Hundreds of students evicted from residences

More than 500 students have been evicted from halls of residence at the University of Zimbabwe for protests staged in December last year, throwing learners from poor backgrounds onto the streets.

Some students protested at Zimbabwe’s top higher education institution in December over a number of issues, one of which was arbitrary evictions from residences by the university warden.

Makomborero Haruzivishe, the Student Representative Council (SRC) secretary for academic and legal affairs, said large numbers of students had been left stranded after the latest “arbitrary” action.

“More than 500 students have been affected, but some of them were not there when protests were held. Initially students were protesting against the alarming rate at which students were being evicted,” said Haruzivishe.

Many of the expelled students are not from Harare and their parents are poor in a country where most government employees earn less than US$300 a month. A recent report said that accommodation problems had resulted in some female students engaging in prostitution.

The mass eviction of students came at a time when University of Zimbabwe Vice-chancellor Levi Nyagura – a close ally of President Robert Mugabe and whom students accuse of flouting academic freedom – is clinging to the top job after reaching the retirement age of 65 years.

Nyagura, whose tenure expired in December 2012, has had two terms as vice-chancellor and two terms as pro vice-chancellor, giving him 16 years at the helm of the university. He was the only vice-chancellor in Zimbabwe included by Western countries on sanctions lists along with Mugabe and his inner circle.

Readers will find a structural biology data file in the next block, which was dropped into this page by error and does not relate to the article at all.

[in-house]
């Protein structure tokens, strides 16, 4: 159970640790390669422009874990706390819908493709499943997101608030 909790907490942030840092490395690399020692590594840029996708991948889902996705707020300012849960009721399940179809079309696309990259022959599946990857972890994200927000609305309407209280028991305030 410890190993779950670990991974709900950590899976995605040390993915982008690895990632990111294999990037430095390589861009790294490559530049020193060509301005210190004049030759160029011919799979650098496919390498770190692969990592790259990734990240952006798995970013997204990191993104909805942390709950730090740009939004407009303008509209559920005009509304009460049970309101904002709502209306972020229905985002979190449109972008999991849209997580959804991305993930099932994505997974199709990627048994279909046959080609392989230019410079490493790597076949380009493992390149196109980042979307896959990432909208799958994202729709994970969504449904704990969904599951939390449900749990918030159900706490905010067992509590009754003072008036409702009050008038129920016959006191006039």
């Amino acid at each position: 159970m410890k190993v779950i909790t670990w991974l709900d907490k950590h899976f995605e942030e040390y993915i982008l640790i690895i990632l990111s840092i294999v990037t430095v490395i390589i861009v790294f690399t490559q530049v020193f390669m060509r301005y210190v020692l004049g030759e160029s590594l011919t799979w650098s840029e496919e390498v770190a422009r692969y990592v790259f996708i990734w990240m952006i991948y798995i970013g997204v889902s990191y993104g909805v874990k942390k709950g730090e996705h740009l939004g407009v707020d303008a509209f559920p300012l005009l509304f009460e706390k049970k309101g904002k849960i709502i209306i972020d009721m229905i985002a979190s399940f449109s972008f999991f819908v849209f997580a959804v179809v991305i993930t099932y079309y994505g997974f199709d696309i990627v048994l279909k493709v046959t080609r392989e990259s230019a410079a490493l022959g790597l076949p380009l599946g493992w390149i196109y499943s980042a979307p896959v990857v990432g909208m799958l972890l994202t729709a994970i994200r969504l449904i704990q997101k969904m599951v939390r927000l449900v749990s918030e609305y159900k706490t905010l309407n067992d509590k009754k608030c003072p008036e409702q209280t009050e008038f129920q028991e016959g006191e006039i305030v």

Local media have suggested that the country’s Deputy Prime Minister Arthur Mutambara, a robotics professor and former president of the SRC at the University of Zimbabwe who is currently championing a fundraising initiative to raise US$70 million to rejuvenate the institution, could take over should Nyagura succumb to pressure and leave.

Jonathan Moyo, a former professor at the university and an MP from Mugabe’s ZANU-PF party, has also been tipped as a possible replacement.

During his tenure, Nyagura has expelled dozens of students, mainly for protesting against Mugabe’s autocratic rule and deteriorating conditions at the university.

While Nyagura remains in post, newspapers have been flooded with letters criticising him and highlighting his flagrant disregard for the rights of students, lecturers and university staff alike.

In one recent letter published in The Financial Gazette, a leading weekly newspaper, a student said Nyagura should get a taste of his own medicine and be ejected – he is on record for refusing certain key academics extensions to teach beyond retirement.

“He fires lecturers and workers at will and yet he has not won a single labour dispute in court during his term. Check his record. Only recently the University of Zimbabwe buses were attached because he had wrongly sacked people from their jobs. The poor workers were left with no transport. All he does is tarnish the good name of Zimbabwe,” read another letter.